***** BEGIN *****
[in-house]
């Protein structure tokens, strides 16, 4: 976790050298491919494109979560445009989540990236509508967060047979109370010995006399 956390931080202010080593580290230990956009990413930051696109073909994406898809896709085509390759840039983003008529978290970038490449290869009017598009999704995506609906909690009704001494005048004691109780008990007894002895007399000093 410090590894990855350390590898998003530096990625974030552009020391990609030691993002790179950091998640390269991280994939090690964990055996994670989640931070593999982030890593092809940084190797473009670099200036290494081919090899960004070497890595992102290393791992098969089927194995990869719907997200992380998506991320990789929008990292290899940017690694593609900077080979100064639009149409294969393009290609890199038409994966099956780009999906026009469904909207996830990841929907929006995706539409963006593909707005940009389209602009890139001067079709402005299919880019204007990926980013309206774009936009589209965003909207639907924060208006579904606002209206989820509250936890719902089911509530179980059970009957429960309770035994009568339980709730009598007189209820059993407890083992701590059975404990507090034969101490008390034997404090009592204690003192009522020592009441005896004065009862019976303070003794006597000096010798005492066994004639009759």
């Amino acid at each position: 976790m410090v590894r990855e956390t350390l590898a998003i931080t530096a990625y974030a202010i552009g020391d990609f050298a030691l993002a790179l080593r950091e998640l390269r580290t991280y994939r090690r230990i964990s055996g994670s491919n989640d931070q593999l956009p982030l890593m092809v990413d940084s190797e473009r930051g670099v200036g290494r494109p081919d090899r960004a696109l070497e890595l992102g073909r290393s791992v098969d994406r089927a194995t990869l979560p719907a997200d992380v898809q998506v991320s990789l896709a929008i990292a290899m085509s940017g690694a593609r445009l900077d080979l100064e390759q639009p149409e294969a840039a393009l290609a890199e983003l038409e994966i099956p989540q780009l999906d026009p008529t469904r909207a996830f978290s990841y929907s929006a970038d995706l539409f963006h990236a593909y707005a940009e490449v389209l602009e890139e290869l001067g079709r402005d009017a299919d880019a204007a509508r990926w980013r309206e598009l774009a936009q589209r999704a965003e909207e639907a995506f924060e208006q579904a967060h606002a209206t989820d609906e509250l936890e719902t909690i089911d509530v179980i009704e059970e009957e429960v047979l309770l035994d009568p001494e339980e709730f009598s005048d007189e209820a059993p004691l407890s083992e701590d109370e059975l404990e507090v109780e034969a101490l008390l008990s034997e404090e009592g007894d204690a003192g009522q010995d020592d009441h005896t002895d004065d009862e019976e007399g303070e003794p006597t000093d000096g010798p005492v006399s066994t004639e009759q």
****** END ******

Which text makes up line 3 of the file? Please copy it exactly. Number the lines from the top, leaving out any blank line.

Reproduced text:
């Amino acid at each position: 976790m410090v590894r990855e956390t350390l590898a998003i931080t530096a990625y974030a202010i552009g020391d990609f050298a030691l993002a790179l080593r950091e998640l390269r580290t991280y994939r090690r230990i964990s055996g994670s491919n989640d931070q593999l956009p982030l890593m092809v990413d940084s190797e473009r930051g670099v200036g290494r494109p081919d090899r960004a696109l070497e890595l992102g073909r290393s791992v098969d994406r089927a194995t990869l979560p719907a997200d992380v898809q998506v991320s990789l896709a929008i990292a290899m085509s940017g690694a593609r445009l900077d080979l100064e390759q639009p149409e294969a840039a393009l290609a890199e983003l038409e994966i099956p989540q780009l999906d026009p008529t469904r909207a996830f978290s990841y929907s929006a970038d995706l539409f963006h990236a593909y707005a940009e490449v389209l602009e890139e290869l001067g079709r402005d009017a299919d880019a204007a509508r990926w980013r309206e598009l774009a936009q589209r999704a965003e909207e639907a995506f924060e208006q579904a967060h606002a209206t989820d609906e509250l936890e719902t909690i089911d509530v179980i009704e059970e009957e429960v047979l309770l035994d009568p001494e339980e709730f009598s005048d007189e209820a059993p004691l407890s083992e701590d109370e059975l404990e507090v109780e034969a101490l008390l008990s034997e404090e009592g007894d204690a003192g009522q010995d020592d009441h005896t002895d004065d009862e019976e007399g303070e003794p006597t000093d000096g010798p005492v006399s066994t004639e009759q």